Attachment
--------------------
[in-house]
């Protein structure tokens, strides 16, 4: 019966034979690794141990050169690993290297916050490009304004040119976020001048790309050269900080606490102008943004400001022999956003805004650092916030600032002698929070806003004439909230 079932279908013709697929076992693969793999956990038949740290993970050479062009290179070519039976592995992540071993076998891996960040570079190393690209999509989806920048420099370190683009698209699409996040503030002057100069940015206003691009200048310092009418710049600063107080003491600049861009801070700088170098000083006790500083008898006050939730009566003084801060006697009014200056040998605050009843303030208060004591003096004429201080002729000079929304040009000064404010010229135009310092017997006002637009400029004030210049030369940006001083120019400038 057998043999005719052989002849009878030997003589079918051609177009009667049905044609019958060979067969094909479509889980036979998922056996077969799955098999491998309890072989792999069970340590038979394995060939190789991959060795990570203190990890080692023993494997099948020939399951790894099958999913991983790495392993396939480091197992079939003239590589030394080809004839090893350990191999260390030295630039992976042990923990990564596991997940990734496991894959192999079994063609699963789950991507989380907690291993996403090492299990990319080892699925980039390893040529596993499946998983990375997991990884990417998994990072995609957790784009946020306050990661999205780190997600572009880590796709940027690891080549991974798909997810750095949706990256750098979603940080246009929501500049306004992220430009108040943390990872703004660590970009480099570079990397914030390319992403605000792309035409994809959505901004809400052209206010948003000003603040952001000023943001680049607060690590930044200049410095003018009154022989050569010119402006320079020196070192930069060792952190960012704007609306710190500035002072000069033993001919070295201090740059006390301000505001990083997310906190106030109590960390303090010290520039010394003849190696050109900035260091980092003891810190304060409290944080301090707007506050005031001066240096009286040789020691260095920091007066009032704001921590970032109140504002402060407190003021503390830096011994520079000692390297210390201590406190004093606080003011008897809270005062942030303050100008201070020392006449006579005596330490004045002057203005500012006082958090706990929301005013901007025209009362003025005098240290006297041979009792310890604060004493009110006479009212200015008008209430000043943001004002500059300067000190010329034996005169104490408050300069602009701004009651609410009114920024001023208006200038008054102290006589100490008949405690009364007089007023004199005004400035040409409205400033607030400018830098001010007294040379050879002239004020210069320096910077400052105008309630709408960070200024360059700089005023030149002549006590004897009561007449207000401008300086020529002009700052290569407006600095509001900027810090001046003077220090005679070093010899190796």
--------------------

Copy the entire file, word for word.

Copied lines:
[in-house]
């Protein structure tokens, strides 16, 4: 019966034979690794141990050169690993290297916050490009304004040119976020001048790309050269900080606490102008943004400001022999956003805004650092916030600032002698929070806003004439909230 079932279908013709697929076992693969793999956990038949740290993970050479062009290179070519039976592995992540071993076998891996960040570079190393690209999509989806920048420099370190683009698209699409996040503030002057100069940015206003691009200048310092009418710049600063107080003491600049861009801070700088170098000083006790500083008898006050939730009566003084801060006697009014200056040998605050009843303030208060004591003096004429201080002729000079929304040009000064404010010229135009310092017997006002637009400029004030210049030369940006001083120019400038 057998043999005719052989002849009878030997003589079918051609177009009667049905044609019958060979067969094909479509889980036979998922056996077969799955098999491998309890072989792999069970340590038979394995060939190789991959060795990570203190990890080692023993494997099948020939399951790894099958999913991983790495392993396939480091197992079939003239590589030394080809004839090893350990191999260390030295630039992976042990923990990564596991997940990734496991894959192999079994063609699963789950991507989380907690291993996403090492299990990319080892699925980039390893040529596993499946998983990375997991990884990417998994990072995609957790784009946020306050990661999205780190997600572009880590796709940027690891080549991974798909997810750095949706990256750098979603940080246009929501500049306004992220430009108040943390990872703004660590970009480099570079990397914030390319992403605000792309035409994809959505901004809400052209206010948003000003603040952001000023943001680049607060690590930044200049410095003018009154022989050569010119402006320079020196070192930069060792952190960012704007609306710190500035002072000069033993001919070295201090740059006390301000505001990083997310906190106030109590960390303090010290520039010394003849190696050109900035260091980092003891810190304060409290944080301090707007506050005031001066240096009286040789020691260095920091007066009032704001921590970032109140504002402060407190003021503390830096011994520079000692390297210390201590406190004093606080003011008897809270005062942030303050100008201070020392006449006579005596330490004045002057203005500012006082958090706990929301005013901007025209009362003025005098240290006297041979009792310890604060004493009110006479009212200015008008209430000043943001004002500059300067000190010329034996005169104490408050300069602009701004009651609410009114920024001023208006200038008054102290006589100490008949405690009364007089007023004199005004400035040409409205400033607030400018830098001010007294040379050879002239004020210069320096910077400052105008309630709408960070200024360059700089005023030149002549006590004897009561007449207000401008300086020529002009700052290569407006600095509001900027810090001046003077220090005679070093010899190796």